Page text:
I hired an investigator as required. He was a former police officer and worked for an investigation company. I later found out that neither he nor his company was registered in BC. He spent 15 minutes talking to me but hours talking to people who spent very little time in the office.

    Two of the complainants were new to the world of working. One had worked for me prior and when she lost her job, she came back to the Society looking for new employment. If I were such a terrible employer why did she return?

    The only specific complaints were about a plugged toilet that I tried to unplug myself to save money and the other was I had said, “Excuse me, I’m speaking.” when I and other staff members were talking to a supplier. Oh they were concerned about the failing mental health. (I have taken a test and aced it with 30/30. My doctor wasn’t sure he could do as well.)

    At first the board was supportive. Then something happened and that all changed. In one instance where I was hollered and screamed at by an employee, I somehow became the bully.

    I have been threatened verbally and physically, sued, (this turned out to be a benefit even though I lost. I discovered that a lawyer was advising board members and staff on how to get rid of me.)

    I did not run for re-election as President but I am not allowed to call myself the “past president.”

    The latest is that the current President is demanding I show up at a board meeting to explain why I hired a private detective and I am to return documents that I legally obtained.

    Bizarre? Yes, especially since I was working on a succession plan. I have heard of similar stories.
    I have discovered the power of the $1 year employee. If I had taken $1 a year, I would have come under WorkSafeBC . I have filed with WorkSafeBC under Prohibited Action. I am still waiting for a reply. Unofficially I have been told that anything that I may have been said would have been either ignored or dismissed if I were of the opposite sex.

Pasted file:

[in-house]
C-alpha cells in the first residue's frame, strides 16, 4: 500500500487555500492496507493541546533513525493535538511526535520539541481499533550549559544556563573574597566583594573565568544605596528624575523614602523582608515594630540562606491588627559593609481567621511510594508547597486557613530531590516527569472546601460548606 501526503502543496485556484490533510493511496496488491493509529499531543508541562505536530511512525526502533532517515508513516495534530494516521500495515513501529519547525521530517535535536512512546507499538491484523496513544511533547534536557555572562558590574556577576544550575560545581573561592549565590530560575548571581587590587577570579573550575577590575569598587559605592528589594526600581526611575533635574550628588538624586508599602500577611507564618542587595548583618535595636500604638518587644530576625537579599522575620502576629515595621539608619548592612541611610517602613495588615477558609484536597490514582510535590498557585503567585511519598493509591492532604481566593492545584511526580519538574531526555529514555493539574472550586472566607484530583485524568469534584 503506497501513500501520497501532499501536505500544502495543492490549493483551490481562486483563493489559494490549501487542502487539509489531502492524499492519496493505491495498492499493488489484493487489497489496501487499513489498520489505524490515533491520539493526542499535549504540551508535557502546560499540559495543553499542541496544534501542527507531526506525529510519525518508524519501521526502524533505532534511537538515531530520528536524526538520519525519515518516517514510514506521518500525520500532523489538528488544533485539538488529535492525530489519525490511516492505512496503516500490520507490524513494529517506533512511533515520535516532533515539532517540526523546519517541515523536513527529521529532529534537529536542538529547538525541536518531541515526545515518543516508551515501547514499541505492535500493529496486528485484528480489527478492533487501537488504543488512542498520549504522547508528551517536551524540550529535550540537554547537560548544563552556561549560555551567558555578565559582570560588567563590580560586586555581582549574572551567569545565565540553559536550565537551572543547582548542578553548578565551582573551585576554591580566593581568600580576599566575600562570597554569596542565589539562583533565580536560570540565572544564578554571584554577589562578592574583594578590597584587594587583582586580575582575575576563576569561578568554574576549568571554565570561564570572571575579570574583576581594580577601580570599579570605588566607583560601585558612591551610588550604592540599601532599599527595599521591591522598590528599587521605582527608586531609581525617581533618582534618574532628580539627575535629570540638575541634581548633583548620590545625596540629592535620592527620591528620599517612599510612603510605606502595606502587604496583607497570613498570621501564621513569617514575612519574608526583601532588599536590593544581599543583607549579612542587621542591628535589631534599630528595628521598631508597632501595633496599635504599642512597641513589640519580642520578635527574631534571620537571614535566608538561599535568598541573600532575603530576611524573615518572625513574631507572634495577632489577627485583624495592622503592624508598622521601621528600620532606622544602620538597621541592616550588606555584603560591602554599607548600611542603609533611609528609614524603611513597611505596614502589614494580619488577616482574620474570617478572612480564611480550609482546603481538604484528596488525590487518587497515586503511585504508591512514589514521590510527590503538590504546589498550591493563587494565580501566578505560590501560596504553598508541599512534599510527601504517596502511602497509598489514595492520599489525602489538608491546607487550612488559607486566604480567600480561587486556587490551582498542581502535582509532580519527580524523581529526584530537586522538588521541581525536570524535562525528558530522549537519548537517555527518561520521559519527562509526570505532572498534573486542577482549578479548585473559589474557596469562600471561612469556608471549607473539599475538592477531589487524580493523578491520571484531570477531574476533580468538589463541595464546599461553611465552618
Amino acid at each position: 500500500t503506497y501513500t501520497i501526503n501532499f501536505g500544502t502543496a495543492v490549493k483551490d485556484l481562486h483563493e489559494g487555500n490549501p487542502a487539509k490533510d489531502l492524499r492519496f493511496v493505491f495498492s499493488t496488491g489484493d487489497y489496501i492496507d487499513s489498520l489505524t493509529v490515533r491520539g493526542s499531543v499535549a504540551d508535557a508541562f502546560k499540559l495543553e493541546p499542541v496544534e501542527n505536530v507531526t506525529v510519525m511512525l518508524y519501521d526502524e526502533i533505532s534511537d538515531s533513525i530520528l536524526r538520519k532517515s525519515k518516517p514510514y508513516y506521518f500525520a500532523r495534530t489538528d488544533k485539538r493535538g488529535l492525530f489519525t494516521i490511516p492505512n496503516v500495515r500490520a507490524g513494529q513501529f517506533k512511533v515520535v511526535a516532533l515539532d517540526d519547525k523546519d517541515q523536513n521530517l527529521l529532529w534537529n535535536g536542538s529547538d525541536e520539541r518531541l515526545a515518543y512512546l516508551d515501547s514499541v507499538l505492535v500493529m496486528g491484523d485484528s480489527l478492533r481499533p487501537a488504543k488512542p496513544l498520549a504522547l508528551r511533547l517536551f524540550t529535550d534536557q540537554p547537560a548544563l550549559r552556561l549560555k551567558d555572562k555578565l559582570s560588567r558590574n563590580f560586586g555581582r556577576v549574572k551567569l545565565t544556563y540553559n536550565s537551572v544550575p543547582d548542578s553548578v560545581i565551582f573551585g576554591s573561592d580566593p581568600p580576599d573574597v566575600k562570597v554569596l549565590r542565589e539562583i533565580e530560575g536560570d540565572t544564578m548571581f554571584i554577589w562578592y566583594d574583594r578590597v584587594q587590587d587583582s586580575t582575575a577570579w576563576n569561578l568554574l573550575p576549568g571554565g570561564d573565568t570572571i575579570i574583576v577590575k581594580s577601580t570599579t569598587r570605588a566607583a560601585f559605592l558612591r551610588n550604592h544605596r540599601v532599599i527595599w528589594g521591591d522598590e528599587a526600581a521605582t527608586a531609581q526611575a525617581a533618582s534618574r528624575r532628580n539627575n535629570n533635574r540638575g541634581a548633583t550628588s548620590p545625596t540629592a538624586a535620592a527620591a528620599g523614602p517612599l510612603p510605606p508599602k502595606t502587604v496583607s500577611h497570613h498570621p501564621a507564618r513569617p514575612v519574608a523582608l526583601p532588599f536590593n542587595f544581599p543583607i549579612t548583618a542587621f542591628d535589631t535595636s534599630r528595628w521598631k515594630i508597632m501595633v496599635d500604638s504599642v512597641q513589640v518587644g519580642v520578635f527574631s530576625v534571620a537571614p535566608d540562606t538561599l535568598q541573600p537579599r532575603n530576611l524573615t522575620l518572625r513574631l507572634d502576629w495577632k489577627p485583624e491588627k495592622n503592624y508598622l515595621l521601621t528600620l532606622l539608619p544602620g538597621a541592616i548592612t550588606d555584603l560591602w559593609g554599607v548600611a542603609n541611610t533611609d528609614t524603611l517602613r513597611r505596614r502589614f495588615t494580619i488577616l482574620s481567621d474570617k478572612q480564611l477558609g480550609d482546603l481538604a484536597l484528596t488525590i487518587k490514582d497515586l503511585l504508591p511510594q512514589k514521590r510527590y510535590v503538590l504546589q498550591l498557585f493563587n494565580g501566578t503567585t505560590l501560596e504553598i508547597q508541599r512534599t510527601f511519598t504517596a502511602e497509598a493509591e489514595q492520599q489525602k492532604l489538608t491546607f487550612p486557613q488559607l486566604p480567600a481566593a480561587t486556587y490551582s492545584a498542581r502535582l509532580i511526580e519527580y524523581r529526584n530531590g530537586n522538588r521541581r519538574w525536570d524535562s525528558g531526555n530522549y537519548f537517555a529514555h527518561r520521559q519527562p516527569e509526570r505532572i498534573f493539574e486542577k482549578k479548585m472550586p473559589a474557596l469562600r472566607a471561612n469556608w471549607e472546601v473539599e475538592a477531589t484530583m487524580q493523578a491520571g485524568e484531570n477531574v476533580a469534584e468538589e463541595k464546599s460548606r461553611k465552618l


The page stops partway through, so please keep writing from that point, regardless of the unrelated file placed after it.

Lessons learned. Don’t treat staff as friends. Don’t be afraid to document events. Don’t trust a lawyer at face value. I had accepted the changes made to the Society’s constitution and bylaws without question no matter how busy you are. This came back to haunt me because the changes worked against me.

    For example, in the old bylaws, the annual fees were approved at the AGM. This was removed and the decision was left up to the board. The board used this to drastically reduce membership fees to encourage people to sign up. I could not do the same as the office gatekeeper either didn’t recognize people’s membership or delayed them too late for them to vote at the AGM.

    I am not the only founding member of an organization who has been treated shabbily and forced to go to court.

    Reply
  • Mary Cahalane
    June 2, 2021 9:50 am

    I’m sorry that happened to you. That’s a hard way to learn some lessons – lessons I’m grateful that you shared.

    It’s very hard to manage when a few employees have decided to oppose you. I’ll be honest – I’ve been on both sides of that, though never to the extent you have. It’s hard to keep disagreements and personalities separate.

    I might suggest keeping professional and volunteer roles separate. Though I’m sure the organization was happy to get someone to handle everything for free, those roles really should be different.

    I hope this doesn’t sour you on all nonprofit work – especially volunteer roles. We need good people!

    Reply